DRAGONS’ DEN REVIEW – Episode 903

This review makes a great forum for a critique and learning experience valuable to all entrepreneurs. Learn what to do and what not to do from entrepreneurs making a pitch for money in the Dragons’ Den. The review complements my book, The Small Business Planner and there are also great free resources including fully formatted planning and marketing templates on the book’s web site. In addition, my regular Blog, along with the Video Series on my You Tube channel can be very helpful to budding and seasoned Entrepreneurs. Of primary interest to those making a pitch on the program is the Feasibility Study as described in the book. If completed in detail, this study will indicate if there is a viable market for the product or service and if the business can be profitable. An added feature to my reviews is a rating on the company’s web site – if available. The web site has become the number one marketing tool for most businesses today and my observations are based on a quick overview whether accepted web design and development standards are met. Remember – you have a very short period of time to hold the attention of a new visitor. Therefore, the company web site deserves the appropriate investment and professionalism to be effective. Constructive comments are most welcome on any of these reviews.  Larry Wilson is author of the best selling book, The Small Business Planner, and is the founder of Dynamic Performance Group, a strategic and marketing planning firm.

Season 9 - Episode 3. Original air date: October 29, 2014

Pitch One: Knixwear - Asking $200K for 10%

Valuation: $2 million.

Joanna Griffiths introduced her new line of lady’s underwear which are meant to protect from light leaks  after a laugh, sneeze or cough which is common in one third of women. Specially made for workouts and activity, they help guard against seat, odour and panty lines. The high-tech underwear can be purchased on-line or at Hudson Bay Company stores across Canada and are tagged to: Knix sweat, Knix odour, Knix worrying. David was curious about the technology and Joanna identified the unique panty liner which contains silver adheres to the odour causing bacteria and inhibits it from growing.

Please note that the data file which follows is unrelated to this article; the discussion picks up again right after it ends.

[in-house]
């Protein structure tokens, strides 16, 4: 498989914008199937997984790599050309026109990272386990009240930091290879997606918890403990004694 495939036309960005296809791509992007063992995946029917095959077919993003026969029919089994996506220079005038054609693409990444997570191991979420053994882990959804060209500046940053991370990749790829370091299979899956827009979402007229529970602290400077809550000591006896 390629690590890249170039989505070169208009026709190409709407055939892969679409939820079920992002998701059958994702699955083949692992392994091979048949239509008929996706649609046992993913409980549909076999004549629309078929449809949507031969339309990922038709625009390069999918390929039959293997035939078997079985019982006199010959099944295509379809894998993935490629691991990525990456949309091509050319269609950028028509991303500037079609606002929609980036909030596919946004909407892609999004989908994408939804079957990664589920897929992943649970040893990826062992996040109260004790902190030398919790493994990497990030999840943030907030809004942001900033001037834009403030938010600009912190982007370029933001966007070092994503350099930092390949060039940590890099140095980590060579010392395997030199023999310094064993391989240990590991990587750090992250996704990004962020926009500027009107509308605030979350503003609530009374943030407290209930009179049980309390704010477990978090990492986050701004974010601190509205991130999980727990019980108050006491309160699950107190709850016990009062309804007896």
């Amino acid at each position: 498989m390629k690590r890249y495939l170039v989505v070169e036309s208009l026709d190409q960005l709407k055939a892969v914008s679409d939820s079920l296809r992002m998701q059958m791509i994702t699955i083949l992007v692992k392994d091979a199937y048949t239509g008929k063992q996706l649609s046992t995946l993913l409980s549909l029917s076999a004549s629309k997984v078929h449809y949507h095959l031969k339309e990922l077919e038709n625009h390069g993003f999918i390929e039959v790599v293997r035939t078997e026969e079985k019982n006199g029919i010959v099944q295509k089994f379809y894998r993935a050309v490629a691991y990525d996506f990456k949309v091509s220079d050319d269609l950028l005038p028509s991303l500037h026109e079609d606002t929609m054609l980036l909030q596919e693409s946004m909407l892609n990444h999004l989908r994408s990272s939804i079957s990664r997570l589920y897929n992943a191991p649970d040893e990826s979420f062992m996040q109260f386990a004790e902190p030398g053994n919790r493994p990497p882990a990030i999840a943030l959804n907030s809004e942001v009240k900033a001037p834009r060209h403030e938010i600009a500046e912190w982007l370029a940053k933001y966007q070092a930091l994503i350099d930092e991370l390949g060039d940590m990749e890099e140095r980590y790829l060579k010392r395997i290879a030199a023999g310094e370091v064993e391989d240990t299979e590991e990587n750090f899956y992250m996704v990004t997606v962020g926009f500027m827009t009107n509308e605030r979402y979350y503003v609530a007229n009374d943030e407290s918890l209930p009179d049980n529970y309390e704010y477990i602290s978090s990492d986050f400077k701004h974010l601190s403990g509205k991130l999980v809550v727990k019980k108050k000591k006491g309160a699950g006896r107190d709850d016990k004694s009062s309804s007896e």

Sales:  $375K in 7 months.    Projected $1.2 million for this calendar year.

Retail:  $22 to $32 per pair.

The Dragons commented on the high price point and she stated that they had their own place on the market and there was a great deal of positive feedback once women had tried them. To convince buyers to try them on the shelf, she invites a trial with ladies in the office using them and the results have been favourable. Arlene thought Joanna was a great entrepreneur with knowledge of her product, the market and her strategy. Jim asked why she needed the money and Joanna replied that she cannot keep up with the demand. David asked if she had approached celebrities to try and endorse the product as it would be an ideal strategy, but she had not. Vikram was the first to opt out saying that he liked the business but not to invest in.

Michael then spoke up telling everyone that he would be the most qualified investor as he was once a model and he offered $225K for 10% adding the he thinks he can work with her. Arlene offered the $200K for 20% and adding extra value by include her name as an endorsement. Jim had been taking in the other offers with pen in hand until it was his turn and he said that Arlene was not her person as she needed an investor with International connections and he offered $250K for 20% because he wanted some control and also expressed the need for a celebrity endorsement. Joanna felt overwhelmed at the interest shown in her product but stated that she was most interested in growing the US market and countered Jim’s offer to $300K for 20% and he accepted.

My entrepreneur ratings:

Idea: excellent; Competence: high; Knowledge of Market and Competition: high; Competitive Advantage: unique; Preparation / Planning: very good; Chance of Success; excellent.

Joanna entered the Den full of confidence and she made an excellent presentation. Her business was at a perfect stage with an excellent track record to make a pitch for equity investment. The valuation was fair and everything added up to multiple offers. Well done!

Web Site:     knixwear.com

The web site is excellent and meets all web standards for design and development. It is graphically pleasing making good use of a rotating image bar – not too large but eye catching; – it is easy to find information as the text is a large enough size for all visitors to read comfortably; – there is an obvious method for purchasing; – the site is optimized for search engines including the proper use of keywords in the page titles; – they have adopted a way of acquiring names to build a direct marketing database that is not annoying.

Pitch Two: Sun Clipz - Asking $75K for 33.3%

Valuation: $225K.